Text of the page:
Bryson said AFP would work with the Senate and the governor’s office to “restore some fiscal sanity to the budget process.”
Darrell Allison, president of Parents for Educational Freedom in North Carolina, said the House budget was good for education, for both traditional public schools and for alternative education.
“This budget, which is forward-thinking yet practical in the area of education, is a victory for all children — and especially those children who happen to be from low-income families, disabled or living in mostly rural or economically challenged urban areas,” Allison said. “There is no denying that North Carolina House members stressed within this budget the importance of equal access to a quality education regardless of a child’s family income status or residential zip code.”
Rep. Susi Hamilton, D-New Hanover, a vocal supporter of film incentives, was one of the Democrats praising the plan.
“Overall, this bipartisan budget signals a turn toward the policies that made North Carolina the envy of others, and is cause for us all to be optimistic,” Hamilton said in a statement.
Rep. Chris Millis, R-Pender, voted against the final proposal. “Subsidizing more expensive forms of energy production, which has no measurable environmental benefit, on the backs of our citizens is unconscionable by way of a conservative majority,” said Millis, who earlier this session sponsored an unsuccessful measure phasing out the renewable tax credits.
“The combination of hundreds of millions of dollars per year being spent outside of the role of government, and a retreat on uniform tax policy is too much for me to bear,” Millis said.
Rep. Michael Speciale, R-Craven, did not vote for the budget because it is “full of stuff that shouldn’t have been in there,” he said, and “a lot of wheeling and dealing” occurred to gain passage.
“When you’re up here it is easy to forget the promises you made,” Speciale said. “Ideologically there’s always been a divide for the last few years. It just seems like everybody’s finding their place now” in the Republican distillation.
“Republicans are just finding out that when you’re in charge, and you have a lot of members, you’re going to have a lot of different viewpoints,” said David McLennan, a visiting professor of political science at Meredith College. He called the GOP philosophical split normal politics.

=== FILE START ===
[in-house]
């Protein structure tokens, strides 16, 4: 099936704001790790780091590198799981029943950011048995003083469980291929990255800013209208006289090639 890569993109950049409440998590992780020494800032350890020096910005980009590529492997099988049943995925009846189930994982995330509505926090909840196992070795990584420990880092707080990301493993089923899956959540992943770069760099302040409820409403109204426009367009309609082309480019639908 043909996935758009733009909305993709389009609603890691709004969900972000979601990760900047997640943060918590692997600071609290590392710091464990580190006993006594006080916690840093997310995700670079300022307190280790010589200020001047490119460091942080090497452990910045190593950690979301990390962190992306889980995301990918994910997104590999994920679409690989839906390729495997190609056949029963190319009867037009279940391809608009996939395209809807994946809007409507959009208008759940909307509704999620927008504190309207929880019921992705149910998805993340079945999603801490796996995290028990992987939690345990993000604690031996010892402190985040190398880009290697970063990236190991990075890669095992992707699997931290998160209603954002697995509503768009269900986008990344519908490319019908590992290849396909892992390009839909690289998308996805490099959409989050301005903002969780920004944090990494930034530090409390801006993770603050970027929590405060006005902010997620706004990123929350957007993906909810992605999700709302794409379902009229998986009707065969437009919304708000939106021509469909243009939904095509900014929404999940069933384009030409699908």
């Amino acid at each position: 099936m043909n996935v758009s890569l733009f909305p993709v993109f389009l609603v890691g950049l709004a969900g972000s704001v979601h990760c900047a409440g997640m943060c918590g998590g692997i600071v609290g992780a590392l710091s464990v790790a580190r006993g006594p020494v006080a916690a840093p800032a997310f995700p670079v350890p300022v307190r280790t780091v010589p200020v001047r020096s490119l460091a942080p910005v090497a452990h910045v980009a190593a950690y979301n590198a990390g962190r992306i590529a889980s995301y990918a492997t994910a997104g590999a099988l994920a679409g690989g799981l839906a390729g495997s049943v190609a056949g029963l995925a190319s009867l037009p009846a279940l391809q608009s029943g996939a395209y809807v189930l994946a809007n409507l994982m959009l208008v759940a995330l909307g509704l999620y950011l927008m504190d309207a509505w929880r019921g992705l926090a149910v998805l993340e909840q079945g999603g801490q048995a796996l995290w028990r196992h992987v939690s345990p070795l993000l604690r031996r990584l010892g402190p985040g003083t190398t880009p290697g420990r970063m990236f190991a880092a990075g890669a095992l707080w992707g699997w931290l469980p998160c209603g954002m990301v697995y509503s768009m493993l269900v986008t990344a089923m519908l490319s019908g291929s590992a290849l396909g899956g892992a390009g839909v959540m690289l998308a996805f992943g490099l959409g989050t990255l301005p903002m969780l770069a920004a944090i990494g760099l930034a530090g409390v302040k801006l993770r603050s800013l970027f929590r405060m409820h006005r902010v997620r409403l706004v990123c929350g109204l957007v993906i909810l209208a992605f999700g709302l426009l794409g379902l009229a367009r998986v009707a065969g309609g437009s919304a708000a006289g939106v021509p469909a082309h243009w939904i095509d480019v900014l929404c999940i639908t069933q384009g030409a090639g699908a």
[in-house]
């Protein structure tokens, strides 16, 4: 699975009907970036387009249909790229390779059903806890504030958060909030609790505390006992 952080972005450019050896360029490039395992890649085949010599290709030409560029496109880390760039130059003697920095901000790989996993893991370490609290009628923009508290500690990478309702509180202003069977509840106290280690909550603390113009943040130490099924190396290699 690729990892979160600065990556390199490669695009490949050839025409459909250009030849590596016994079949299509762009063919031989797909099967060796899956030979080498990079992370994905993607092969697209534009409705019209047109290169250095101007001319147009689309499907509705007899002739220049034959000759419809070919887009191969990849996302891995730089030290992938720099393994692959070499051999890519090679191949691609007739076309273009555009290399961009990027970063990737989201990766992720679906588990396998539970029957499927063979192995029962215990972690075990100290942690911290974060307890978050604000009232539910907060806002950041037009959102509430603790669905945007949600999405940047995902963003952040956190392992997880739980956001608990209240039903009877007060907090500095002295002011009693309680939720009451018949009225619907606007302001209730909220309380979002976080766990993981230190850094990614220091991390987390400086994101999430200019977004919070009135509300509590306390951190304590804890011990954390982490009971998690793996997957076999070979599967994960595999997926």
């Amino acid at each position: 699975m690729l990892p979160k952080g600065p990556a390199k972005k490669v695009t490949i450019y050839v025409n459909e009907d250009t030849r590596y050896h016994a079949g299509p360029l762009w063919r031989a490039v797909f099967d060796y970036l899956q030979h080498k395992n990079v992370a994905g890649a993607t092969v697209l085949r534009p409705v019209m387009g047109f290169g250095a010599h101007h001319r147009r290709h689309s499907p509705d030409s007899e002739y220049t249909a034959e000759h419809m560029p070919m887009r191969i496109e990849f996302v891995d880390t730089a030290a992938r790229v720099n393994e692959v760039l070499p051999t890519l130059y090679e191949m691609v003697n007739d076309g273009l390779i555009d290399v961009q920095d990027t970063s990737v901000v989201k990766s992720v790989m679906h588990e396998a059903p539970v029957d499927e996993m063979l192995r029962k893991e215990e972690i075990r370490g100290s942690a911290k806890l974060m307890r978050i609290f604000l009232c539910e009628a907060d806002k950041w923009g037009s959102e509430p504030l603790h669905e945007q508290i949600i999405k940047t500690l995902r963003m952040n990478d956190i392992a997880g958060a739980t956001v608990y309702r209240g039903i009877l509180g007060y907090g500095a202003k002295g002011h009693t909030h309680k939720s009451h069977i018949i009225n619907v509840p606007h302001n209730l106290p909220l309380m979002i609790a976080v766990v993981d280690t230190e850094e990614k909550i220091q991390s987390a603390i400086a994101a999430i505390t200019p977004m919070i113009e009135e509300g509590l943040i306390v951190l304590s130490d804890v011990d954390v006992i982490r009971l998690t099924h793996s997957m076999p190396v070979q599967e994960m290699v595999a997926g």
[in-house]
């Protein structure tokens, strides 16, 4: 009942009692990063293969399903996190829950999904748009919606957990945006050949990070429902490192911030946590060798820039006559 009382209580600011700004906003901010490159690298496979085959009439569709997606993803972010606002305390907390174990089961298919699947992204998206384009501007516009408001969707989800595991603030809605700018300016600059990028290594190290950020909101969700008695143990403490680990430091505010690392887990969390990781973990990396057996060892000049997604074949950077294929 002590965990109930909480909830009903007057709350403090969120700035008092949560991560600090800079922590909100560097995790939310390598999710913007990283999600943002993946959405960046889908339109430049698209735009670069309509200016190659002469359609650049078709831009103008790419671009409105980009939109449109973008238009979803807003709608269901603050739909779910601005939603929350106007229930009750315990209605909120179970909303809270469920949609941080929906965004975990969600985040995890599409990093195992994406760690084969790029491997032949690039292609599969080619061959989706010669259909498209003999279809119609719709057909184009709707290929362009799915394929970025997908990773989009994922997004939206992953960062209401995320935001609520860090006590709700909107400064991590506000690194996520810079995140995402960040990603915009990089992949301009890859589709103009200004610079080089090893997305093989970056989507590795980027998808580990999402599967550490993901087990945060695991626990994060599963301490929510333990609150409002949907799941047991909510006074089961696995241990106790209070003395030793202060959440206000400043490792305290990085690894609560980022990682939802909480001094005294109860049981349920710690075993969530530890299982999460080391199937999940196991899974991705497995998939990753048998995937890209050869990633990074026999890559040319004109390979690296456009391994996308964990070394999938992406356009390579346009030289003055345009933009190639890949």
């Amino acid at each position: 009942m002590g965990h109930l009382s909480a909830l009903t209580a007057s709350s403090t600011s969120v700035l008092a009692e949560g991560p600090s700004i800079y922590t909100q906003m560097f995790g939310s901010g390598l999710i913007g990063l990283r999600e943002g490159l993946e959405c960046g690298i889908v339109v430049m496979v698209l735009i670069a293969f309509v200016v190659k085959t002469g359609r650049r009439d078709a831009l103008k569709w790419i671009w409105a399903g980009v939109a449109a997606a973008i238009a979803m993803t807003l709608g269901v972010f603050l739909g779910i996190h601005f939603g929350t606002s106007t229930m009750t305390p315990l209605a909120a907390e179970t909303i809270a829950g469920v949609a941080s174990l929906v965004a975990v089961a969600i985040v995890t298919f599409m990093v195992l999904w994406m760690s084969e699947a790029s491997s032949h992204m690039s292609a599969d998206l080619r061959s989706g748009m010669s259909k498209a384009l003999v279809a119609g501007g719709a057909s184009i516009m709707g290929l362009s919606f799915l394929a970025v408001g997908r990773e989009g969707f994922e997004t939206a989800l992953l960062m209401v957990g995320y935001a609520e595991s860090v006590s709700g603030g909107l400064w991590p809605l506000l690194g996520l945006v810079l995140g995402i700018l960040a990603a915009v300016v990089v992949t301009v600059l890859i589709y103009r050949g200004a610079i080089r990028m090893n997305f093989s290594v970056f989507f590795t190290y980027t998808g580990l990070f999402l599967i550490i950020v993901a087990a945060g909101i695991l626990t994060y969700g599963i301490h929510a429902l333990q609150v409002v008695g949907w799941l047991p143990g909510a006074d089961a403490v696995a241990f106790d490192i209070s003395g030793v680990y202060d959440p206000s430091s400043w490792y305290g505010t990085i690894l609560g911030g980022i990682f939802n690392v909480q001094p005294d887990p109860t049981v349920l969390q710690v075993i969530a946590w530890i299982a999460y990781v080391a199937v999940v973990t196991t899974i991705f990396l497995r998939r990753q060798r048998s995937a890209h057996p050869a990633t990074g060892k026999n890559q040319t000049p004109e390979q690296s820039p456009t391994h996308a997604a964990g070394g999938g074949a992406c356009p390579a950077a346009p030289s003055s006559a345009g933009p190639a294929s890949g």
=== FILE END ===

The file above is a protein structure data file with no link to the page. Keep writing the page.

“For House Republicans it’s a very bold budget, and one that’s likely to not be met with open arms from the Senate side,” McLennan said, suggesting protracted budget negotiations between the two chambers. “We may have a Thanksgiving session.”
As some House Republicans line up with Democrats in enlarging the size of the budget against the wishes of conservative GOP members, “It’s an interesting sort of story that’s being portrayed by both sides heading into 2016,” McLennan said. “This is a budget that people will remember at the beginning of an election year.”
House Rules Committee Chairman David Lewis, R-Harnett, downplayed the prospect of Republican voter backlash over what might be considered betrayal of their votes to elect lawmakers who ran on a platform of fiscal restraint.
“We think with the governor’s leadership, and the advice and direction from the General Assembly, that we are much less dependent on incentives than we’ve been in the past,” Lewis said. “But to pretend that there’s not still some need [for incentives] just isn’t realistic.”
House Speaker Tim Moore, R-Cleveland, echoed Lewis’s stance, adding that the House budget restored the medical deduction on personal income taxes for people with high medical bills.
Among items listed for economic development purposes are more than $20 million for the Rural Economic Development Division Grant and Main Street Solutions Fund; $8.5 million in 2016-17 for a Job Maintenance and Capital Development Fund to expand existing businesses; a $1 million increase in 2015-16, and $2 million in 2016-17 for tourism advertising; an additional $5 million for the North Carolina Biotechnology Center; $5 million for the One NC Small Business Fund; and $2.5 million each of the next two years for The Support Center to foster economic development in underserved communities.
In K-12 education, the budget provides $100 million next year for enrollment growth, and $207 million in 2016-17, and an additional $88 million annually for teacher assistants. It includes $48.3 million and $43.5 million, respectively, the next two years for enhanced textbook funding.
“While lawmakers made some awful decisions in other parts of the budget, the public education portion includes a number of sound, research-based recommendations,” said Terry Stoops, director of research and education studies at the John Locke Foundation.
The budget includes 2 percent raises for teachers.
“I had hoped they would revisit their proposal to distribute across-the-board raises for teachers and state employees,” Stoops said. “Ideally, legislators would have recommended a plan that boosted salaries for hard-to-fill positions and our state’s highest-performing employees.”
The House followed McCrory’s lead in raising the base pay for starting teachers from $33,000 to $35,000 a year.
“While the Senate has yet to release their budget, I suspect that this 6 percent pay increase for starting teachers is a done deal,” Stoops said.
Dan Way (@danway_carolina) and Barry Smith (@Barry_Smith) are associate editors of Carolina Journal.